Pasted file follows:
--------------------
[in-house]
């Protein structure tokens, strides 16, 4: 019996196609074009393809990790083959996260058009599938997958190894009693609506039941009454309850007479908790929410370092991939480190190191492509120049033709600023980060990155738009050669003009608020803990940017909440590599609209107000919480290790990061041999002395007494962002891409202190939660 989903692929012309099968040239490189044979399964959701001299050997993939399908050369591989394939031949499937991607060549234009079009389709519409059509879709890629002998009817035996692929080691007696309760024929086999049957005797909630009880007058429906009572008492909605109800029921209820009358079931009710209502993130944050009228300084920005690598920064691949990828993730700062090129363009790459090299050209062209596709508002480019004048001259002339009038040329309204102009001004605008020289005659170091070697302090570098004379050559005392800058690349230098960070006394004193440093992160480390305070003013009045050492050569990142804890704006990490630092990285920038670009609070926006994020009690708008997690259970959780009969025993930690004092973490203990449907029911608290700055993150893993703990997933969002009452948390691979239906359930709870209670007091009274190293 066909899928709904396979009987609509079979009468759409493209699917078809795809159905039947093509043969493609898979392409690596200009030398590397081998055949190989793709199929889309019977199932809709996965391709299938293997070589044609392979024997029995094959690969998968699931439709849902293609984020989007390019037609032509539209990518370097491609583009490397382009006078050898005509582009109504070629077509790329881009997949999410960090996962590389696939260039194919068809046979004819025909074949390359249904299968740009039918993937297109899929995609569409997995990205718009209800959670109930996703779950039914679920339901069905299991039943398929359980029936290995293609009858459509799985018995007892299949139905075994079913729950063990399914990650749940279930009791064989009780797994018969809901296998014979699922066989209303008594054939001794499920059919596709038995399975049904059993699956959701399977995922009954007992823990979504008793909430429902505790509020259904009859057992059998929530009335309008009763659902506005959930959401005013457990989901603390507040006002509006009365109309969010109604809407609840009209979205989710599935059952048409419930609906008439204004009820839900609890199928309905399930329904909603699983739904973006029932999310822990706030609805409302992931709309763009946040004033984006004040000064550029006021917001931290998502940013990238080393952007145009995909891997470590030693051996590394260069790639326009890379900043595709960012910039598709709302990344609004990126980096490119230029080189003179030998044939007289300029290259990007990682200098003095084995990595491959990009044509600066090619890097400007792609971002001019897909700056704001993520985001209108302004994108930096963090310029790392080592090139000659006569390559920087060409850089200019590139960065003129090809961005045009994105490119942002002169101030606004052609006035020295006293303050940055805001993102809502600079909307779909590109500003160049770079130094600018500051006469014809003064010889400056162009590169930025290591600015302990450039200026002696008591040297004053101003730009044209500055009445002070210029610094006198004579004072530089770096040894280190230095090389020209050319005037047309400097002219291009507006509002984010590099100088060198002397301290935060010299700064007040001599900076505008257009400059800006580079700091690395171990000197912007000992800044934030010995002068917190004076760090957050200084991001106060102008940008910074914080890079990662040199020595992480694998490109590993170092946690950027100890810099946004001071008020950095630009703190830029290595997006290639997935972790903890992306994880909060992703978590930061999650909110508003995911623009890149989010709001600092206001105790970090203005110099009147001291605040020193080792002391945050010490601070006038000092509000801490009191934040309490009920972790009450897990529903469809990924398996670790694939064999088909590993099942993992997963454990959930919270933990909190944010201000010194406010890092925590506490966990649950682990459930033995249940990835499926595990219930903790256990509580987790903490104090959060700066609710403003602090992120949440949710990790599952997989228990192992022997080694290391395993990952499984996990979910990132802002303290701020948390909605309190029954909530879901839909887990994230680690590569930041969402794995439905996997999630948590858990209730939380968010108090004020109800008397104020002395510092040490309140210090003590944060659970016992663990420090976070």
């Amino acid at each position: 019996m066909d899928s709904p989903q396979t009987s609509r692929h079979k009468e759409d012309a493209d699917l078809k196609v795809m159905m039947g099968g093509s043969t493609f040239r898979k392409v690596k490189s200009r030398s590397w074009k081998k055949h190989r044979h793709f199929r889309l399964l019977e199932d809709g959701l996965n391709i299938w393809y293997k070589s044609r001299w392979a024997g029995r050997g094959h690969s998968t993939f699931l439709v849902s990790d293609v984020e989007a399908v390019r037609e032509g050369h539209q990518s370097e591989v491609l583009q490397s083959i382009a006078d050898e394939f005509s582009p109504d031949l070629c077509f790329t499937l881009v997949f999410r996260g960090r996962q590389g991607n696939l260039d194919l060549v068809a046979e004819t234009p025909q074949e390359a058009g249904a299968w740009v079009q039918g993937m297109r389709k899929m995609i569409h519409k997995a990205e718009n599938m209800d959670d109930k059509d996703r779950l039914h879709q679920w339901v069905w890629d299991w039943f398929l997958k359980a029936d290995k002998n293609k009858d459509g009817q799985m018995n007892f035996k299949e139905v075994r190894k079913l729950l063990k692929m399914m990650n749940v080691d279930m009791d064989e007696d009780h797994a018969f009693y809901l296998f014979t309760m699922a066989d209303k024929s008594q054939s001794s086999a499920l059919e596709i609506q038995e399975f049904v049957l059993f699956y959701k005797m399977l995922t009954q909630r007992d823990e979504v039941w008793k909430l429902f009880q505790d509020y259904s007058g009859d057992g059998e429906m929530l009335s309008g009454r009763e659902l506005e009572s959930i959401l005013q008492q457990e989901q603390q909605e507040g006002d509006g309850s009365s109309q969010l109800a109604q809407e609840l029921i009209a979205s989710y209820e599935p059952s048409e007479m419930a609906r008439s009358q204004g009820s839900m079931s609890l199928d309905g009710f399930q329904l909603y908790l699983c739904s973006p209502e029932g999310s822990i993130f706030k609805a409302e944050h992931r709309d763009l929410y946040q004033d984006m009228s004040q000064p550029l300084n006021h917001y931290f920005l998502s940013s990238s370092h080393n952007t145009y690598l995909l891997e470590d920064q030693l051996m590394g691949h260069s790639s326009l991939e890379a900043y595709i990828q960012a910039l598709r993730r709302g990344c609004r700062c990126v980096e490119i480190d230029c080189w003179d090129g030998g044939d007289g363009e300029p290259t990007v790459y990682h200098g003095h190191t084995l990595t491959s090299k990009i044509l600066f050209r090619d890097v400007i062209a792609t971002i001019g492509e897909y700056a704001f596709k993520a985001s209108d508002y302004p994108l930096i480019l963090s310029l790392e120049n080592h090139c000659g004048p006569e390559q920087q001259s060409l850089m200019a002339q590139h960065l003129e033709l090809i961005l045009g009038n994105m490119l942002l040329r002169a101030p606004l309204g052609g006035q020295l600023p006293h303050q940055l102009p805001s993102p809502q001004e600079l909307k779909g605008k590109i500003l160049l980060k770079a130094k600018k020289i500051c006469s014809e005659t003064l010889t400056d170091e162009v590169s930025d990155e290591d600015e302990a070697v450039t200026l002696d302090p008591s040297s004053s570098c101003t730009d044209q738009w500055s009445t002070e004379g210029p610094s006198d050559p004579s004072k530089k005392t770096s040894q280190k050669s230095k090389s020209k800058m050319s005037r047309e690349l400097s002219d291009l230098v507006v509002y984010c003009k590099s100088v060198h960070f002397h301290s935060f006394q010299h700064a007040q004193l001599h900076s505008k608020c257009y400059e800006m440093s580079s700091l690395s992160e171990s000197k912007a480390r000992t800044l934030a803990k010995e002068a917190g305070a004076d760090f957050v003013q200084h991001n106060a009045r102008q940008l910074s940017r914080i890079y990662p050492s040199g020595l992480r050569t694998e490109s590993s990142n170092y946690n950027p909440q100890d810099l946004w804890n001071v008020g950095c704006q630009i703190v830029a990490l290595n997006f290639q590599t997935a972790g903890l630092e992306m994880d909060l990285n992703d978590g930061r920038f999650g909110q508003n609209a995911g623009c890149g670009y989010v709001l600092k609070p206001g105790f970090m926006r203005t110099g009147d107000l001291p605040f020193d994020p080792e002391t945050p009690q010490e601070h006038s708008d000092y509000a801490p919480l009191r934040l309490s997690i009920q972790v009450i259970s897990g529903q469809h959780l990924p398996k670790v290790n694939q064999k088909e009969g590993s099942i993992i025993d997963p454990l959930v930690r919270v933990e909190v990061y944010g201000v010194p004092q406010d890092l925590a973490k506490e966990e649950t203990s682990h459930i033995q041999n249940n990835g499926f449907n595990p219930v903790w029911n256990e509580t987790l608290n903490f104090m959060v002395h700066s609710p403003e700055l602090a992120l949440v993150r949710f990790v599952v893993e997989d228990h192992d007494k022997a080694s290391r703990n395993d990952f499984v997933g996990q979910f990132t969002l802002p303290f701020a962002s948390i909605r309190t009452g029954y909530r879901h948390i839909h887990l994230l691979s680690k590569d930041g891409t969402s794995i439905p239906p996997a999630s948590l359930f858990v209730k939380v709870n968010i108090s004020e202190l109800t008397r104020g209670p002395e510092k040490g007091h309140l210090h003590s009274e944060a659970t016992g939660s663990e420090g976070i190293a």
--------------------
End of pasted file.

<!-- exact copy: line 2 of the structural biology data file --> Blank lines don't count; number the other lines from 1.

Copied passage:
């Protein structure tokens, strides 16, 4: 019996196609074009393809990790083959996260058009599938997958190894009693609506039941009454309850007479908790929410370092991939480190190191492509120049033709600023980060990155738009050669003009608020803990940017909440590599609209107000919480290790990061041999002395007494962002891409202190939660 989903692929012309099968040239490189044979399964959701001299050997993939399908050369591989394939031949499937991607060549234009079009389709519409059509879709890629002998009817035996692929080691007696309760024929086999049957005797909630009880007058429906009572008492909605109800029921209820009358079931009710209502993130944050009228300084920005690598920064691949990828993730700062090129363009790459090299050209062209596709508002480019004048001259002339009038040329309204102009001004605008020289005659170091070697302090570098004379050559005392800058690349230098960070006394004193440093992160480390305070003013009045050492050569990142804890704006990490630092990285920038670009609070926006994020009690708008997690259970959780009969025993930690004092973490203990449907029911608290700055993150893993703990997933969002009452948390691979239906359930709870209670007091009274190293 066909899928709904396979009987609509079979009468759409493209699917078809795809159905039947093509043969493609898979392409690596200009030398590397081998055949190989793709199929889309019977199932809709996965391709299938293997070589044609392979024997029995094959690969998968699931439709849902293609984020989007390019037609032509539209990518370097491609583009490397382009006078050898005509582009109504070629077509790329881009997949999410960090996962590389696939260039194919068809046979004819025909074949390359249904299968740009039918993937297109899929995609569409997995990205718009209800959670109930996703779950039914679920339901069905299991039943398929359980029936290995293609009858459509799985018995007892299949139905075994079913729950063990399914990650749940279930009791064989009780797994018969809901296998014979699922066989209303008594054939001794499920059919596709038995399975049904059993699956959701399977995922009954007992823990979504008793909430429902505790509020259904009859057992059998929530009335309008009763659902506005959930959401005013457990989901603390507040006002509006009365109309969010109604809407609840009209979205989710599935059952048409419930609906008439204004009820839900609890199928309905399930329904909603699983739904973006029932999310822990706030609805409302992931709309763009946040004033984006004040000064550029006021917001931290998502940013990238080393952007145009995909891997470590030693051996590394260069790639326009890379900043595709960012910039598709709302990344609004990126980096490119230029080189003179030998044939007289300029290259990007990682200098003095084995990595491959990009044509600066090619890097400007792609971002001019897909700056704001993520985001209108302004994108930096963090310029790392080592090139000659006569390559920087060409850089200019590139960065003129090809961005045009994105490119942002002169101030606004052609006035020295006293303050940055805001993102809502600079909307779909590109500003160049770079130094600018500051006469014809003064010889400056162009590169930025290591600015302990450039200026002696008591040297004053101003730009044209500055009445002070210029610094006198004579004072530089770096040894280190230095090389020209050319005037047309400097002219291009507006509002984010590099100088060198002397301290935060010299700064007040001599900076505008257009400059800006580079700091690395171990000197912007000992800044934030010995002068917190004076760090957050200084991001106060102008940008910074914080890079990662040199020595992480694998490109590993170092946690950027100890810099946004001071008020950095630009703190830029290595997006290639997935972790903890992306994880909060992703978590930061999650909110508003995911623009890149989010709001600092206001105790970090203005110099009147001291605040020193080792002391945050010490601070006038000092509000801490009191934040309490009920972790009450897990529903469809990924398996670790694939064999088909590993099942993992997963454990959930919270933990909190944010201000010194406010890092925590506490966990649950682990459930033995249940990835499926595990219930903790256990509580987790903490104090959060700066609710403003602090992120949440949710990790599952997989228990192992022997080694290391395993990952499984996990979910990132802002303290701020948390909605309190029954909530879901839909887990994230680690590569930041969402794995439905996997999630948590858990209730939380968010108090004020109800008397104020002395510092040490309140210090003590944060659970016992663990420090976070």